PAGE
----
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NCJ Number: 199888 Find in a Library
Title: Dynamic Properties of Social Support: Decay, Growth, and Staticity, and Their Effects on Adolescent Depression
Journal: Social Forces  Volume:81  Issue:3  Dated:March 2003  Pages:953-978
Author(s): Benjamin Cornwell
Date Published: March 2003
Page Count: 26
Type: Report (Study/Research)
Format: Article
Language: English
Country: United States of America
Annotation: This article discusses how changes in perceived social support over time influence depression in an adolescent population.
Abstract: The study differentiates among the effects of social support growth, decay, and staticity on well being. Support growth suggests that a person is forging close friendships or that existing social influences are becoming more supportive over time. Support decay could mean that a person is feeling increasingly detached from friends, or is feeling neglected by the family. Social support staticity is when a person might be content with his or her social situation or is reluctant or unable to change it, or that an individual lacks the opportunity or ability to change the situation. The main hypothesis is that support decay is a more powerful force than support growth. The Add Health study was used because it was multidimensional, contained several components, and focused on many health-related behaviors of adolescents. Results show that the effects of support change are more important than even the cumulative effects of experiencing relatively high or relatively low amounts of support. In addition to the importance of adolescents receiving social support at any given time, it is important that they perceive stable or increasing amounts of support over time. Adolescents that experience decay of parental or friendship support experience higher levels of depression on average than those that experience static or increasing amounts of support over time. The effect of social support decay is greater in magnitude than the effects of support staticity or growth. It is easier to make an adolescent more depressed by denying him or her the amount of support (s)he is used to than it is to alleviate an adolescent’s depression by intervening with more support. A decrease in parental support over time appears to be an especially affective, traumatic experience for adolescents. It is more useful to embrace proactive, rather than reactive, approaches to mental health. 6 tables, 11 notes, 45 references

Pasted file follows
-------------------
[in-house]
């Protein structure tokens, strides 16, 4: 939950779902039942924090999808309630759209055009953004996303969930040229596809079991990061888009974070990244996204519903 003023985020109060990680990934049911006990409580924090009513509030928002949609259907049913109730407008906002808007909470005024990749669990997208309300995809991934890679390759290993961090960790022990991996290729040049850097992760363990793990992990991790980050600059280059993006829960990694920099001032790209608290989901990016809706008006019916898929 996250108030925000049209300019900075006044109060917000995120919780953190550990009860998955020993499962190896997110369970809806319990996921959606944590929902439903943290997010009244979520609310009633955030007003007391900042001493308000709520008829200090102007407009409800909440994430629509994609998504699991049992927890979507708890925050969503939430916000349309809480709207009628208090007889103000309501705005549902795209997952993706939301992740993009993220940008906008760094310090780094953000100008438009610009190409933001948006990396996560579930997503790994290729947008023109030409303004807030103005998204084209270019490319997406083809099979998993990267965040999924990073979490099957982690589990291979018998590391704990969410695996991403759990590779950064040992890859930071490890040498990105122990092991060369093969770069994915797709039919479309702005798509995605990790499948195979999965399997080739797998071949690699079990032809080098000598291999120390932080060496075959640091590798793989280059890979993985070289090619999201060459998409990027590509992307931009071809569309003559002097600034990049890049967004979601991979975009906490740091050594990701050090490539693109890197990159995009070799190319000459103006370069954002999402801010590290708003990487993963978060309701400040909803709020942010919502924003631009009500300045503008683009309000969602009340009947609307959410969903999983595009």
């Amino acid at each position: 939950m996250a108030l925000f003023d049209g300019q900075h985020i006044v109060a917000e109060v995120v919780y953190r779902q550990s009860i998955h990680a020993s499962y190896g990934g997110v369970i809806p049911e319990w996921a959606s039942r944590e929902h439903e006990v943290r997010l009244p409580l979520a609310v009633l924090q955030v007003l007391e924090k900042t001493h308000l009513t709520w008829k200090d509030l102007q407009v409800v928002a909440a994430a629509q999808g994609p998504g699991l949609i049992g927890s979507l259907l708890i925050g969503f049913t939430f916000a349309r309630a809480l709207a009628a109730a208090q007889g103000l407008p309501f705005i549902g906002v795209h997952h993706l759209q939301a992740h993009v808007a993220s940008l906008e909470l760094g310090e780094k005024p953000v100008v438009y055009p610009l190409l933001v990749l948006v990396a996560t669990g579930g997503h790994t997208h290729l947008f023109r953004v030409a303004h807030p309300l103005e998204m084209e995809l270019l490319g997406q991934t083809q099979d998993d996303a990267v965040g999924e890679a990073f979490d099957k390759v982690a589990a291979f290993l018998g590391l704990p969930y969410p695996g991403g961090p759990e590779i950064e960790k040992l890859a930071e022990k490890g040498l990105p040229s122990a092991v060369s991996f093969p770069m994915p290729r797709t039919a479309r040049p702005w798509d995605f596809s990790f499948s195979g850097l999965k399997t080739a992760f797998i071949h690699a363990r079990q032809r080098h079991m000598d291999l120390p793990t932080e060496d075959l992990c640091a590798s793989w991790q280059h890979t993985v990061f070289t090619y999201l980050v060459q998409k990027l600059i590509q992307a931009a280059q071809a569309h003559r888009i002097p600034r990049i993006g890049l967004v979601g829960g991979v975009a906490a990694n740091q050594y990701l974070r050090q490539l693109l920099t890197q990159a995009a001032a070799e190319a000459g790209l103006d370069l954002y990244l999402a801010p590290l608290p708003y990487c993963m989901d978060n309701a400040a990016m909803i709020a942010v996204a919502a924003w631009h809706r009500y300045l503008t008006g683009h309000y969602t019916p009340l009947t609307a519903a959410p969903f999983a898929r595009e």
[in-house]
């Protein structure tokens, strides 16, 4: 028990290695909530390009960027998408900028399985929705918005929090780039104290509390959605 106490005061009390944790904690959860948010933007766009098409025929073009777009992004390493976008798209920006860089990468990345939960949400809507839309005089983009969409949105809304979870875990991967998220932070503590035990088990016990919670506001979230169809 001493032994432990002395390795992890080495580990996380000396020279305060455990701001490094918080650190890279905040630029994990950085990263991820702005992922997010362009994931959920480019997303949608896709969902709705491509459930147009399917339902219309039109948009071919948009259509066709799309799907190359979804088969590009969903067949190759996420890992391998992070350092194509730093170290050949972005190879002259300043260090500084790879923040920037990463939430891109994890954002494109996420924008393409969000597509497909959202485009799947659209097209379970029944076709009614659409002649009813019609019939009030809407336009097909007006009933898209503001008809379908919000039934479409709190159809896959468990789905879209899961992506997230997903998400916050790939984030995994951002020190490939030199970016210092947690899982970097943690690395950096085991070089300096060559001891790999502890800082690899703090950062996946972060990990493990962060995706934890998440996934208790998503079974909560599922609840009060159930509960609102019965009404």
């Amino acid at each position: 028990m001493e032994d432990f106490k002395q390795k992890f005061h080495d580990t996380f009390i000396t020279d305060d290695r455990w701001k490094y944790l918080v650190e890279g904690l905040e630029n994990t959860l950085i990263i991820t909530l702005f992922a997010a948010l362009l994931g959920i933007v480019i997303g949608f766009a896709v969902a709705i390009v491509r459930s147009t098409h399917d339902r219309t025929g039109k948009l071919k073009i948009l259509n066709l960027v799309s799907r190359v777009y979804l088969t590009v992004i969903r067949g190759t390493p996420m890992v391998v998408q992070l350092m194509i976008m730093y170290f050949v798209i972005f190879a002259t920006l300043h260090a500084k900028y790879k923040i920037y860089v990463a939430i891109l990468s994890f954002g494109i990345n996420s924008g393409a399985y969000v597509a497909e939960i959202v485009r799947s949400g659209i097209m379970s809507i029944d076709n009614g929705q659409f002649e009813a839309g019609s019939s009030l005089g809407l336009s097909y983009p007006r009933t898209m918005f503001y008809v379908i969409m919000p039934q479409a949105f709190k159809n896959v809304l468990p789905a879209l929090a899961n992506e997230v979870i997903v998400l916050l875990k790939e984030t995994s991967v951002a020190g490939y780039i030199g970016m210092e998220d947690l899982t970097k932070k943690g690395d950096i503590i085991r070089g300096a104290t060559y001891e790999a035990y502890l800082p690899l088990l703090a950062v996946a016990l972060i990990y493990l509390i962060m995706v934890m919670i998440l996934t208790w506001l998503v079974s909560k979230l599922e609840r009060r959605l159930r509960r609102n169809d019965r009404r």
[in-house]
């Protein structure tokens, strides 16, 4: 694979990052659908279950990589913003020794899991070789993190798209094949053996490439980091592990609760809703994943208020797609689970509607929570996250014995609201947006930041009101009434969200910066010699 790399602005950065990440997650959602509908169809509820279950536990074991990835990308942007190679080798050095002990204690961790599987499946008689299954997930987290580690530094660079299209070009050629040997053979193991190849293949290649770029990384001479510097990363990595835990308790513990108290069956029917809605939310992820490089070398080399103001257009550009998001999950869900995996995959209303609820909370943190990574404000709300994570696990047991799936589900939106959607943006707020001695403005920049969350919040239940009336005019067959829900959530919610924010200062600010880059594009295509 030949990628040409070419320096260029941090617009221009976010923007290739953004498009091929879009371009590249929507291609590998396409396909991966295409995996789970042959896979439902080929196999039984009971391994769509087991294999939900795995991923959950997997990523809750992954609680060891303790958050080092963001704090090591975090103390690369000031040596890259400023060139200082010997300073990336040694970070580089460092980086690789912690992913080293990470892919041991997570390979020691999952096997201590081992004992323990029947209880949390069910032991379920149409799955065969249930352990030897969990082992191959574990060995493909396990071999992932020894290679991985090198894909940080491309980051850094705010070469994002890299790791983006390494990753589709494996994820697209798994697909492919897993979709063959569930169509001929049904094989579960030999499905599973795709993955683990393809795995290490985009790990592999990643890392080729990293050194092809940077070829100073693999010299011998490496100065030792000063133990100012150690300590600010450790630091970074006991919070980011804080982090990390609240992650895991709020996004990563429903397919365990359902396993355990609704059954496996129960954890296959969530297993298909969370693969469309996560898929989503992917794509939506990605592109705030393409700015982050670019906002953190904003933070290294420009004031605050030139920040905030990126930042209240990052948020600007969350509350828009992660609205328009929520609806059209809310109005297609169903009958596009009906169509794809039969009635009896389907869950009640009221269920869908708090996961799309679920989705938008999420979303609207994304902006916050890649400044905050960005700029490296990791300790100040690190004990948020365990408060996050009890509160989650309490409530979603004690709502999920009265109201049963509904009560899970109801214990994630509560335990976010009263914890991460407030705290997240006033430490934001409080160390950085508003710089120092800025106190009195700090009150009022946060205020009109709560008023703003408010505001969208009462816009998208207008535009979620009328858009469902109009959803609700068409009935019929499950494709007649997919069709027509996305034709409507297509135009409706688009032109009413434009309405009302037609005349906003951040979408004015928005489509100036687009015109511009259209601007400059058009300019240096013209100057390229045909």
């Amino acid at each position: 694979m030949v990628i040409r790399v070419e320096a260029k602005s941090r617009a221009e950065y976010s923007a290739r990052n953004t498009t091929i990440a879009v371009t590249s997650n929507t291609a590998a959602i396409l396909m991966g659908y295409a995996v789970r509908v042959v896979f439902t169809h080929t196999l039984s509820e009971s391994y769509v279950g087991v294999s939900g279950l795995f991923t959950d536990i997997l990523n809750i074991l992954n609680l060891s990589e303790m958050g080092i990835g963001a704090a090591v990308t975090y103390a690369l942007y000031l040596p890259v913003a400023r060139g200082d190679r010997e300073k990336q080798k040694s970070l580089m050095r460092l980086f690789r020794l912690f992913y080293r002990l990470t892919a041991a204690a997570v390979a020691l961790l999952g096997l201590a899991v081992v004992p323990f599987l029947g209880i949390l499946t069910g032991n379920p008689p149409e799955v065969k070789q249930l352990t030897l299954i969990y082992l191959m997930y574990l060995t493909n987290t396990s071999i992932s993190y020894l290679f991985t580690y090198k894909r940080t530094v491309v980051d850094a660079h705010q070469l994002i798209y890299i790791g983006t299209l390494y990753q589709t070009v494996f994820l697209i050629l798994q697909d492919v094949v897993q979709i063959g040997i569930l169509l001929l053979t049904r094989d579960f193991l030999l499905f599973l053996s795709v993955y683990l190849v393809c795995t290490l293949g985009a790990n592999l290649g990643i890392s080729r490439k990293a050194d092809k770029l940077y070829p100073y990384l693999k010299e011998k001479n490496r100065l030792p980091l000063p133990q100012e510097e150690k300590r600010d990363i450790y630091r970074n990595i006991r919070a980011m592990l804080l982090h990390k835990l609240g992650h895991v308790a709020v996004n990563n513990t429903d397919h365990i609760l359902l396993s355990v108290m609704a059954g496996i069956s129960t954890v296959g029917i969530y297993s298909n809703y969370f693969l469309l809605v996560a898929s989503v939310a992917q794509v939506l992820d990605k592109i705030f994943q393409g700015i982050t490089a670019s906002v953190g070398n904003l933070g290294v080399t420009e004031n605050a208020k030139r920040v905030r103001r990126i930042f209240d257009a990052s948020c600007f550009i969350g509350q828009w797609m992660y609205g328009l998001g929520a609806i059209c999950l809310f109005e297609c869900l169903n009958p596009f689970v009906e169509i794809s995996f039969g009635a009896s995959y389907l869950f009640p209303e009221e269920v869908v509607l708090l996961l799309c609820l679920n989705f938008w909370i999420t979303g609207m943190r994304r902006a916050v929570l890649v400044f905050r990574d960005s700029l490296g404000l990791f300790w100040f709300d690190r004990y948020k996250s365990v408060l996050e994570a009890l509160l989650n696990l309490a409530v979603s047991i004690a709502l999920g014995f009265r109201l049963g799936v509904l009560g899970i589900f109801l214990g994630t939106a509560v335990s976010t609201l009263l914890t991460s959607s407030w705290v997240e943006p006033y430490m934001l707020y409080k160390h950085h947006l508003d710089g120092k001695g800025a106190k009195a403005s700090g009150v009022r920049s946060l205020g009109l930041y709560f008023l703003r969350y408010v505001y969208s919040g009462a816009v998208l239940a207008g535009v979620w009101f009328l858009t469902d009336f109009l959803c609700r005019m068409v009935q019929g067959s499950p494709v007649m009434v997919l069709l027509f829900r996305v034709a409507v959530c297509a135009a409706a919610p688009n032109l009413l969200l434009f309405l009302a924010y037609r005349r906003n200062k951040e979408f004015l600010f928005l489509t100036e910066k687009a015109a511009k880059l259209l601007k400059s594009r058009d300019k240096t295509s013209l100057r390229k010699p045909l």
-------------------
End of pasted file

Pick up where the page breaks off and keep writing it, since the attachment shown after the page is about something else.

Main Term(s): Family support; Juvenile mental health services
Index Term(s): Home environment; Juvenile health services; Juvenile psychological evaluation; Mental disorders; Mental health; Mental health services
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